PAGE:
Shares in Gloria Jean’s owner Retail Food Group have plunged to an eight year low after the company warned its half year profit is set to fall by more than a third.
A 25 per cent fall in the company’s share price on Tuesday to $1.98, its lowest level since August 2009, caps a 55 per cent fall since December 9, when Fairfax Media first published reports accusing the company of mistreating franchisees.
More than $440 million has been wiped from Retail Food Group’s market value in under a fortnight.
The company said on Tuesday that its Crust Pizza and Donut King brands have continued to perform in line with forecasts, but Michel’s Patisserie, Brumby’s and Gloria Jean’s are trading below expectations.
Domestic franchise revenue is now expected to be lower than what the group previously anticipated, and it will book one-off costs of $7 million, including expenses linked to a business-wide review, in its accounts for the six months to December.
As a result, Retail Food Group expects a net profit of around $22 million for the half year, down 34 per cent on $33.5 million in the same period a year ago.
Charles Schwab market analyst Ben Le Brun said this was a significant earnings downgrade.
“It’s a deep cut that will fester for some time and their shares were already coming off a low base,” he said.
Retail Food Group said recent negative reports about its treatment of franchisees, along with a tough retail environment, are partly to blame for the fall in sales.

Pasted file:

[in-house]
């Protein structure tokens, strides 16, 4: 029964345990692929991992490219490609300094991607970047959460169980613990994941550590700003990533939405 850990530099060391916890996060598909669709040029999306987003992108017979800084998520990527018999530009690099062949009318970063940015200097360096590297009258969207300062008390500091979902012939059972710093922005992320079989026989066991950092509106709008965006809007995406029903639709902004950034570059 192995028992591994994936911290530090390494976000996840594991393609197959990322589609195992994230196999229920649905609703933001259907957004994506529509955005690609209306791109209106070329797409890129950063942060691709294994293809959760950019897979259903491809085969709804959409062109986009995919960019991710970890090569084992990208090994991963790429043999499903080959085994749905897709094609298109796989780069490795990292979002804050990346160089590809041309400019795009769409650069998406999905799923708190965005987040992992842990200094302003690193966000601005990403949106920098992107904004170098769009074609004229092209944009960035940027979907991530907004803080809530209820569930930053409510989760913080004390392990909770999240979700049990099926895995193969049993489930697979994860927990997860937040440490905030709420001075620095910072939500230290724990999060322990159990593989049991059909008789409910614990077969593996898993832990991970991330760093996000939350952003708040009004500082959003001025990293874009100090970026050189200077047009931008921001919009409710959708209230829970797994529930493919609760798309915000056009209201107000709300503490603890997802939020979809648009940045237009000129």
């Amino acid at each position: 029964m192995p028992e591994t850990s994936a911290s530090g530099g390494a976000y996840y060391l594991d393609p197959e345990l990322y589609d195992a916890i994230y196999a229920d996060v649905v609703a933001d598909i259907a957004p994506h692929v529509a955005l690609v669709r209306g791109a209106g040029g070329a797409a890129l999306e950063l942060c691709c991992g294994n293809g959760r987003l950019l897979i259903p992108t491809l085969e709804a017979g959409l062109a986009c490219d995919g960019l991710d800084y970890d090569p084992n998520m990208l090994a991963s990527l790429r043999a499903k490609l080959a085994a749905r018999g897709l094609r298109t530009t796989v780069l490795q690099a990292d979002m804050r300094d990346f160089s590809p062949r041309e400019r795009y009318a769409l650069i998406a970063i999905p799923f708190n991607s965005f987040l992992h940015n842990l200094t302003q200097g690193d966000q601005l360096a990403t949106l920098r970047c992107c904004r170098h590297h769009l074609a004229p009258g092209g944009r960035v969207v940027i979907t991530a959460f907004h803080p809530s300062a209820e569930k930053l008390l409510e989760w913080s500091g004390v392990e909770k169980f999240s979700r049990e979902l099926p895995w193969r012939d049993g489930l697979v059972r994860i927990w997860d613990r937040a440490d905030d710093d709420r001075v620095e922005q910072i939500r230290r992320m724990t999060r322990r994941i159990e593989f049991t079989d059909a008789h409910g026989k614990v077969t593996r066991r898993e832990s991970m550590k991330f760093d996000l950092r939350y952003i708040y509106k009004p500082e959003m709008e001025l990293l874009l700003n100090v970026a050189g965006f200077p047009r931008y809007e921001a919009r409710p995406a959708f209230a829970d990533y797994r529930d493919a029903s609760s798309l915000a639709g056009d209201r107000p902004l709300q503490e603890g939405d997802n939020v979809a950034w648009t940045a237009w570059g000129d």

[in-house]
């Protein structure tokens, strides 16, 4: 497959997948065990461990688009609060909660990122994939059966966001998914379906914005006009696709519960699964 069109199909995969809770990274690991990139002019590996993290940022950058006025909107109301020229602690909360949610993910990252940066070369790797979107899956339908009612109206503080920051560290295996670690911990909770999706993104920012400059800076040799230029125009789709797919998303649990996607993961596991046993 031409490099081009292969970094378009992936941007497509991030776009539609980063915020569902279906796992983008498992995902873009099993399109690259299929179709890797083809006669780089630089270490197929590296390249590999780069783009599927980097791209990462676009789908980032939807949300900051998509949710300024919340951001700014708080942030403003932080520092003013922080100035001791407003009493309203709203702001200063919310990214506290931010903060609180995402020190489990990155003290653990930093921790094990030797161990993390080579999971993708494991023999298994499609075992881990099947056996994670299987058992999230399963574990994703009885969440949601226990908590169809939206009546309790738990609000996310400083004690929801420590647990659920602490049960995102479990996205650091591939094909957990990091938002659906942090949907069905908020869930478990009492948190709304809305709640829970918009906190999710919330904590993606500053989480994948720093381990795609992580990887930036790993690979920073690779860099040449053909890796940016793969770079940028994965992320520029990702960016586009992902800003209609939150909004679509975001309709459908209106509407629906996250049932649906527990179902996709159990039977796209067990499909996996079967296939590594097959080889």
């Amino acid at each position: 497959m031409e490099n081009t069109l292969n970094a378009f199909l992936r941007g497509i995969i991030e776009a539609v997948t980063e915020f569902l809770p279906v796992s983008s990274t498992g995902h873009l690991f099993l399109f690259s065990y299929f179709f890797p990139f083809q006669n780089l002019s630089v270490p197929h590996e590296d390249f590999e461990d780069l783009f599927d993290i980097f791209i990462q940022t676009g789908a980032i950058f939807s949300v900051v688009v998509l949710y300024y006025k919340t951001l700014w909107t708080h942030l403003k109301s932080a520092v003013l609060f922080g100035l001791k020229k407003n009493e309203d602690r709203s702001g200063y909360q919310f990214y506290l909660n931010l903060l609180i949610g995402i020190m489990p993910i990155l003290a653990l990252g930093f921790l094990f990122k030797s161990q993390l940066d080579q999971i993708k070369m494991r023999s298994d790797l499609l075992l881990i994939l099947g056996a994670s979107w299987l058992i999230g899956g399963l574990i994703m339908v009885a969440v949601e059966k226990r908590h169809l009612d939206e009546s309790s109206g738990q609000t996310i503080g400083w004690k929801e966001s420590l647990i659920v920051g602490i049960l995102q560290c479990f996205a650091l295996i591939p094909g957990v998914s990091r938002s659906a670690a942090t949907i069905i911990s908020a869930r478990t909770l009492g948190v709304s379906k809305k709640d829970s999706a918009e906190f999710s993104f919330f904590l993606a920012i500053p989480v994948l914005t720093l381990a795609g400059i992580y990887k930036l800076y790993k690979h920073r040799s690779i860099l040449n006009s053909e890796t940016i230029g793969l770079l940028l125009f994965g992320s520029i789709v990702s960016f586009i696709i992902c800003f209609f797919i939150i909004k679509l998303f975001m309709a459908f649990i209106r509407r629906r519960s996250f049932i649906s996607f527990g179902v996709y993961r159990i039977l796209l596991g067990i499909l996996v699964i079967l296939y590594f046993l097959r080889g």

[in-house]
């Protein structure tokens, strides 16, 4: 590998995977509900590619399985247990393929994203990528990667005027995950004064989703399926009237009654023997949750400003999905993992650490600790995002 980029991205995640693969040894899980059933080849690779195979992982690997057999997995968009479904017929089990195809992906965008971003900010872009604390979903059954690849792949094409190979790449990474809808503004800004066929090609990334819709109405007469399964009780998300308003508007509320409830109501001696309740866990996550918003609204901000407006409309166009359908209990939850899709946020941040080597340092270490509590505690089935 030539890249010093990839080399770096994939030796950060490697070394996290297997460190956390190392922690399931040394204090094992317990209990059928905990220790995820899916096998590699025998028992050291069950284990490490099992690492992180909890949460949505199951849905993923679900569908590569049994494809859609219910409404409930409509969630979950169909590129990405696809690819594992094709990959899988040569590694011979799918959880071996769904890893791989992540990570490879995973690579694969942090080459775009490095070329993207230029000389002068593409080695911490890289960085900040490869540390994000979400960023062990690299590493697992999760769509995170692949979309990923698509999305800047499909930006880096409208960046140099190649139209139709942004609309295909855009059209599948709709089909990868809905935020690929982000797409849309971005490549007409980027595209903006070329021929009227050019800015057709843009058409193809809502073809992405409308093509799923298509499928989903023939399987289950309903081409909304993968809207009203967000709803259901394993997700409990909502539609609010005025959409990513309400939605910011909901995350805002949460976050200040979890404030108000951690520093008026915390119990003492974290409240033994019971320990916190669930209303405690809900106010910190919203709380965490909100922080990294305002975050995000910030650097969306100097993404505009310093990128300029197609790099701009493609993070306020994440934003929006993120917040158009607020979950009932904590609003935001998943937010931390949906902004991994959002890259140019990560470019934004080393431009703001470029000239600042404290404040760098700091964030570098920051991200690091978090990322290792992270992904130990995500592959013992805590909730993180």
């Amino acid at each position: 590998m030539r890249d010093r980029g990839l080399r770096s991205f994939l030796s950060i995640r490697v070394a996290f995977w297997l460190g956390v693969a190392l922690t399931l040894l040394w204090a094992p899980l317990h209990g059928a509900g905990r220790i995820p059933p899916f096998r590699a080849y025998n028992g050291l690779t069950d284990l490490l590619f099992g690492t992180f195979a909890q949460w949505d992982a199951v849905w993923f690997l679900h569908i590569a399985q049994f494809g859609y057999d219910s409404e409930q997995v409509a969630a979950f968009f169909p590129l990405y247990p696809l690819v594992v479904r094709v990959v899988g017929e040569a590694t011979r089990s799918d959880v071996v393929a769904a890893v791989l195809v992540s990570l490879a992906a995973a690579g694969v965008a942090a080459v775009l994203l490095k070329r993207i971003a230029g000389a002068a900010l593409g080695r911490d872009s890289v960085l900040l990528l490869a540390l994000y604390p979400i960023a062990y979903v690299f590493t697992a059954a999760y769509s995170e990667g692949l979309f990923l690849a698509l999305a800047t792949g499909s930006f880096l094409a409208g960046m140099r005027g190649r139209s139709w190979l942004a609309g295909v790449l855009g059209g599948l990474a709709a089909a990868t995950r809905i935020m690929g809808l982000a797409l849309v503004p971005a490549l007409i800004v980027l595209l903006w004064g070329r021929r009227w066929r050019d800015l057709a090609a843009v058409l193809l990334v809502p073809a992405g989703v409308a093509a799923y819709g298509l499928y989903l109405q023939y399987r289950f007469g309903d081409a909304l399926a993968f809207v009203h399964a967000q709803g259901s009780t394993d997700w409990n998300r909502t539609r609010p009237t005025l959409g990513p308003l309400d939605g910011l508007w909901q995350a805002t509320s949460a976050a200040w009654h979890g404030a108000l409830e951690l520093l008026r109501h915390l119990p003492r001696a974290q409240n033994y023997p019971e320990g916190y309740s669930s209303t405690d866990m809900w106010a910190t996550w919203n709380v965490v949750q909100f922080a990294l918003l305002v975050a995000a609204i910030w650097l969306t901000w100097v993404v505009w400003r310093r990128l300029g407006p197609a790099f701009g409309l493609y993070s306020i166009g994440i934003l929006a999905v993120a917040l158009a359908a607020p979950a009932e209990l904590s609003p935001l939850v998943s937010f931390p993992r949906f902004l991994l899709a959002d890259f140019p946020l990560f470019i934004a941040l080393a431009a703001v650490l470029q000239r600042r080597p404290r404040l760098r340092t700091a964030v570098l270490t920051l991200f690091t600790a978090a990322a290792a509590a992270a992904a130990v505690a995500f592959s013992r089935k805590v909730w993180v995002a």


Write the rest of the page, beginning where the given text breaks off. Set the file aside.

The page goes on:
Fairfax Media has run a series of reports containing claims from former and current franchisees claiming the group had charged store owners exorbitant fees and food costs in order to grow its own profit.
Its business model allegedly forced some franchisees to underpay staff to make ends meet, while others had been driven to breaking point, according to the reports.
Retail Food Group has denied all allegations.
On Tuesday, the company said the retail environment had been tough, particularly for retailers in shopping centres.
“Recent negative media coverage about franchising, retail and RFG, in particular, has also contributed to a noticeable decline in momentum in new and renewing franchise sales,” the group said in a statement.
“Associated revenues are now forecast to be below prior expectations and future franchise trading revenues are also likely to be impacted.”
The company said it was difficult to predict full-year outcomes given the heightened risk to franchise earnings.
Managing director Andre Nell said the group would look to accelerate any cost-saving initiatives arising from its business-wide review that began in June.
“The retail market is expected to remain challenging for the near future and we remain focused on responding to this challenge through delivering franchisee support initiatives and reducing corporate costs,” he said.
Retail Food Group also is continuing negotiations with its lenders to roll over its three-year loan facilities of $150 million, which mature in December 2018.